AEG, developer of the Staples Center and LA Live, is pushing for a new football stadium downtown. We hear about the history of the NFL in Los Angeles as well as proposals for other new stadiums in the region, including billionaire Ed Roski's plan for Irwindale. Also, a new wrinkle on Governor Brown's plan to ask voters if they want an extension of taxes rather than another $12 billion in budget cuts. On our rebroadcast of today's To the Point, a conversation with two residents of Cairo about what it's like to live in a city where history is being made.
FROM THIS EPISODE
When the Super Bowl game starts Sunday in Dallas, it will have been 16 years since Los Angeles last saw the National Football League. The Rams and the Raiders left in 1994. Now, AEG, developer of the highly successful Staples Center and LA Live, has put on a full-court press for a new stadium downtown, with $700 million in naming rights already guaranteed by Farmers Insurance. Mayor Villaraigosa, Councilwoman Janice Hahn and other officials took part this week in the announcement, which was compared to a pep rally and aired live by Fox Sports TV. The AEG proposal for downtown LA isn't the only one being made to lure the NFL back into the region. Billionaire developer Ed Roski is even further ahead on a stadium in City of Industry. Since the Rams and the Raiders left 16 years ago, there have been plans and discussions about the Coliseum, Dodger Stadium, Anaheim and Irwindale.
In his campaign for Governor, Jerry Brown said he would never raise taxes without a vote of the people. Now, faced with a $25 billion budget gap, he wants to cut $12 billion in budget cuts, matched with $12 billion in revenues by extending increases in income taxes, sales taxes and vehicle license fees enacted during the Schwarzenegger Administration. Brown is proposing an election, one that possibly might be conducted exclusively by mail. Phillip Matier is half of the team of Matier and Ross at the San Francisco Chronicle.
Phil Matier, Political Columnist, San Francisco Chronicle
As the protests in Cairo have turned violent, some 17 million residents are wondering when their lives will return to normal. We hear what it's like to live in a city where history is being made and where Egyptians await resolution of the dispute over who will lead their country.
More From Which Way, L.A.?
Which Way, LA? The Question that Won't Go Away 23 years ago, the fires of the Rodney King riots were burning and the sirens wailing when KCRW first asked, WWLA? We've been through fires, floods, earthquakes and massive social, cultural and economic change. While this is the last program titled WWLA? the question still needs to be asked. We talk with a group of important and thoughtful people about what LA has become and about the challenges to be faced in the future…as we continue.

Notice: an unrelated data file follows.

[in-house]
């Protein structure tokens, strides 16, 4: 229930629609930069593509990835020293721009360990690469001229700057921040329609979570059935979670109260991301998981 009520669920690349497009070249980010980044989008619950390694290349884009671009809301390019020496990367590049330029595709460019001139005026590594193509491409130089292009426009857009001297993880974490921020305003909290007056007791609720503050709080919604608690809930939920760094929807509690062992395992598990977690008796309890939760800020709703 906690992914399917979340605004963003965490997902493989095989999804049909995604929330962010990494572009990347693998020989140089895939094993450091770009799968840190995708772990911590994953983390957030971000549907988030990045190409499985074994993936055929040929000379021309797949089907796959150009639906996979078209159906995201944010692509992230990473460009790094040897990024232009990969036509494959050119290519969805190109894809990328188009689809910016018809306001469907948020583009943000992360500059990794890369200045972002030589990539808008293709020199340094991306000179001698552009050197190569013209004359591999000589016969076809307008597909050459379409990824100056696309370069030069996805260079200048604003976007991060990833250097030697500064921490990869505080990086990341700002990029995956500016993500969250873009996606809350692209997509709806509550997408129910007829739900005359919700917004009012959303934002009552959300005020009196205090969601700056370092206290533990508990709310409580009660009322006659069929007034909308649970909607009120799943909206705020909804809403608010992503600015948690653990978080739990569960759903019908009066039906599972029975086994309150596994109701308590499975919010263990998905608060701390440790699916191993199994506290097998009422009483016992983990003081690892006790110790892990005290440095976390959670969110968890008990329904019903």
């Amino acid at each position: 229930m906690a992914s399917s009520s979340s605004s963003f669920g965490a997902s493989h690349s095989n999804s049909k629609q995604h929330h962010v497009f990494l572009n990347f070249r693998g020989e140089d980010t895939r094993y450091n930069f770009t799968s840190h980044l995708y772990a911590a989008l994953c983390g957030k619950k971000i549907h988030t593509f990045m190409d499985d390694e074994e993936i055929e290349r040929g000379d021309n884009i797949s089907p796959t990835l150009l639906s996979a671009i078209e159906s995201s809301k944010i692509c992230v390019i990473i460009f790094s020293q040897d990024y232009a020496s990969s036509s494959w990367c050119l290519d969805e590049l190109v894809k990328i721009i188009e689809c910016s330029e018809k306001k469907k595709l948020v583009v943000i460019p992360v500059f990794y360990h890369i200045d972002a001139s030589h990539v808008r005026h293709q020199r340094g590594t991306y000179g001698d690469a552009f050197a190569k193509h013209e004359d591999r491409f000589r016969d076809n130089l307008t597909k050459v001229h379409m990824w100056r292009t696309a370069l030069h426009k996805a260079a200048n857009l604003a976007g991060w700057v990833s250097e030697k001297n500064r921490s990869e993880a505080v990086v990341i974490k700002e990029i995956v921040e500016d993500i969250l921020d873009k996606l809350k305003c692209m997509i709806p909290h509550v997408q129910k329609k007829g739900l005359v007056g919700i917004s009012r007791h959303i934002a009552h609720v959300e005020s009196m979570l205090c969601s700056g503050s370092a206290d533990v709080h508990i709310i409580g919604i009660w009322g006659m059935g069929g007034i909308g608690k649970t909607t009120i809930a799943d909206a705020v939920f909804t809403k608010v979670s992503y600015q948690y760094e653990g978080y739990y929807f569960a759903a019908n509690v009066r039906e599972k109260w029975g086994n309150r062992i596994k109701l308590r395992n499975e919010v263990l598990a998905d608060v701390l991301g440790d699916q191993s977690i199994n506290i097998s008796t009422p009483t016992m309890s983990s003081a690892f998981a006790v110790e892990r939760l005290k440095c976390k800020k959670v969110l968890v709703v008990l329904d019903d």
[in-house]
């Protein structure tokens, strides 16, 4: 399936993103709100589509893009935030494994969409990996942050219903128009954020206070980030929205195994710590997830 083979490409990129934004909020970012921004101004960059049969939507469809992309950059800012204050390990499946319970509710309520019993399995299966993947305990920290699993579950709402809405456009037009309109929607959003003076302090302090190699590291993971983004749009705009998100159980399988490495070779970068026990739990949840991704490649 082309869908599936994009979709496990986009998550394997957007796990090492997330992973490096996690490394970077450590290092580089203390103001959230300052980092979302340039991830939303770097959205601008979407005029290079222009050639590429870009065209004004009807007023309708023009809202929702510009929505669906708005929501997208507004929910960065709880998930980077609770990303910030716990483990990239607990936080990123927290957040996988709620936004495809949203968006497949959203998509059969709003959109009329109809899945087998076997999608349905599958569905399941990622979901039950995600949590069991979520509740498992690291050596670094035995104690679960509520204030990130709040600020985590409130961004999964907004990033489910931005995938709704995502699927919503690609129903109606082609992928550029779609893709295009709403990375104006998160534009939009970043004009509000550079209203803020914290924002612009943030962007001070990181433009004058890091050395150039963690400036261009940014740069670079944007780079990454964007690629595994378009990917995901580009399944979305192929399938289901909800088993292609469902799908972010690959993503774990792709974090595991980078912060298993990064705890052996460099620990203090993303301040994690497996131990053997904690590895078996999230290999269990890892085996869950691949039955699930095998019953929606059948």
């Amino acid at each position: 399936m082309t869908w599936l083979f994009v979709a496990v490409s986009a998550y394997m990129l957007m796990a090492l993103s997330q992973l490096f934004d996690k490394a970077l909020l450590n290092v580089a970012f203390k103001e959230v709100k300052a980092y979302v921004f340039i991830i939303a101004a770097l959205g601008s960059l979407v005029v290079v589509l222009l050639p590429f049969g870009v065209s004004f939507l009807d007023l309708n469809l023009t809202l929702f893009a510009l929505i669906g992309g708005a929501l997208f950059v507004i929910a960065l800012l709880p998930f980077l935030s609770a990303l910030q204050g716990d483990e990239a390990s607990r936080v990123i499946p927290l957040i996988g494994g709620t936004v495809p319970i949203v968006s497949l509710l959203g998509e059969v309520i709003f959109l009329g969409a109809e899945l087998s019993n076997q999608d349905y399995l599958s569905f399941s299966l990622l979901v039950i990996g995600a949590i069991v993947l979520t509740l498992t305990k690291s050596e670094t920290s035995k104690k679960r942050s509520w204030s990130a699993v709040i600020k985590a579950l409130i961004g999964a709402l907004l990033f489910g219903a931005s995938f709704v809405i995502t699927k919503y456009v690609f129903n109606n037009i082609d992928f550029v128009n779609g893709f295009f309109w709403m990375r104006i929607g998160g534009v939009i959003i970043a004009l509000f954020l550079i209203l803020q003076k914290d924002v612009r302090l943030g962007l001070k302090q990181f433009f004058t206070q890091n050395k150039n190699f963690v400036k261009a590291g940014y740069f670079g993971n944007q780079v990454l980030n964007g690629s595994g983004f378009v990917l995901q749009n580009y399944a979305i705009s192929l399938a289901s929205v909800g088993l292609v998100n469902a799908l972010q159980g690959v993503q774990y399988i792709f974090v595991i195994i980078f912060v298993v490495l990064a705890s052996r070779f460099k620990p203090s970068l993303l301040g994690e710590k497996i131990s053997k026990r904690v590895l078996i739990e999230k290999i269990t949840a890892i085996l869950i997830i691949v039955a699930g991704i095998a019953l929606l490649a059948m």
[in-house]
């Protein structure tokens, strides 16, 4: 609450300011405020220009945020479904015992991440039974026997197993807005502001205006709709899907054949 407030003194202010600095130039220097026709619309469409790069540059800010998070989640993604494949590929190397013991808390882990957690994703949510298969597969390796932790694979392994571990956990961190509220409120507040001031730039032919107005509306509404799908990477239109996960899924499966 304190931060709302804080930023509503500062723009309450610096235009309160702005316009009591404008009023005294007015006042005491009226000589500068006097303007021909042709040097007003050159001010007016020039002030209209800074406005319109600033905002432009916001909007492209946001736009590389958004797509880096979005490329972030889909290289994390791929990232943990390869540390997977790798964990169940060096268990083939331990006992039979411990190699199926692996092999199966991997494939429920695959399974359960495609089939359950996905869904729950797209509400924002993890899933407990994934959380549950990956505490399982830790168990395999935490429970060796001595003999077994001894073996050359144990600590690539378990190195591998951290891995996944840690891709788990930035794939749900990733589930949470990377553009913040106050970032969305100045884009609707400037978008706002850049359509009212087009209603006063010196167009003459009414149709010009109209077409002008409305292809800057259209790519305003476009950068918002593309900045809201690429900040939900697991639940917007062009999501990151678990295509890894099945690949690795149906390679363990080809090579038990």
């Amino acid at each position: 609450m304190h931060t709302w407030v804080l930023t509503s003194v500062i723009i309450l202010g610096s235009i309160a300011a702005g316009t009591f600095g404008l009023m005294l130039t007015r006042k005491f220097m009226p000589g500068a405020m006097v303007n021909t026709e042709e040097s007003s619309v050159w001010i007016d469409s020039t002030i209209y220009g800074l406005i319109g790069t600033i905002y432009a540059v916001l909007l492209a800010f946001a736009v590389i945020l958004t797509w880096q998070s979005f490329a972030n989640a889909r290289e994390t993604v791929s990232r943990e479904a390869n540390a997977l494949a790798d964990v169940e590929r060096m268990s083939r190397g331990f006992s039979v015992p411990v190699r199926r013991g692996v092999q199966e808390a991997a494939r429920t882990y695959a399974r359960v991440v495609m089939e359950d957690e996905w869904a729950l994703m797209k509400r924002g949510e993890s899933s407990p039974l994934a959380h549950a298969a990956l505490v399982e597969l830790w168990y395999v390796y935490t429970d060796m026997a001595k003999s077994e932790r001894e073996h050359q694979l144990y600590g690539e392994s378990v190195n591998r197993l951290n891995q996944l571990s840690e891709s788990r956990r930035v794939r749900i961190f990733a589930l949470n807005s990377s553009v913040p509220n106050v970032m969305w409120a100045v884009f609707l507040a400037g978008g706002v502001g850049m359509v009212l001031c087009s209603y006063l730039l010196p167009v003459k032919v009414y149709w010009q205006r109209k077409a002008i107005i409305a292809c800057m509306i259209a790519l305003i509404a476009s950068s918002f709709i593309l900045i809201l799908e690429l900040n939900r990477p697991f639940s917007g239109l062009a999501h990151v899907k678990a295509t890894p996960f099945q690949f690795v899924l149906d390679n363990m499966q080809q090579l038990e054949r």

Then and Now: Is LA Still the Car Capital of the World? Urban planners got some bad news today. Ridership on public transit in Southern California is on the decline, despite the billions being spent in recent years to build light rail and subway lines. Why aren't more drivers leaving their cars at home, as traffic gets more congested than ever? Meantime, there's a shortage of money to repair aging roads, bridges and other parts of the infrastructure. We look at the impact on the state's economy.
Does California Have a Double Standard for the Public's Protection? Porter Ranch and Vernon are mirror images of each other. In one, schools have been closed and thousands of residents are being moved away by the polluter—just months after a natural gas leak was discovered. In the other, residents complained for years about health risks to school children from exposure to lead and arsenic from a battery recycling plant— until the federal government finally stepped in.
Is 'Warfare' a Thing of the Past at the LAPD? Video of police misconduct wasn’t as common 25 years ago as it is today. The spectacle of LAPD officers beating Rodney King was a wake-up call, but didn’t persuade a jury in Simi Valley. When the cops received not-guilty verdicts, the city exploded. We hear from veteran officers who say they’ve changed. What about their tactics? Have they gained the trust of marginalized communities and people of color?
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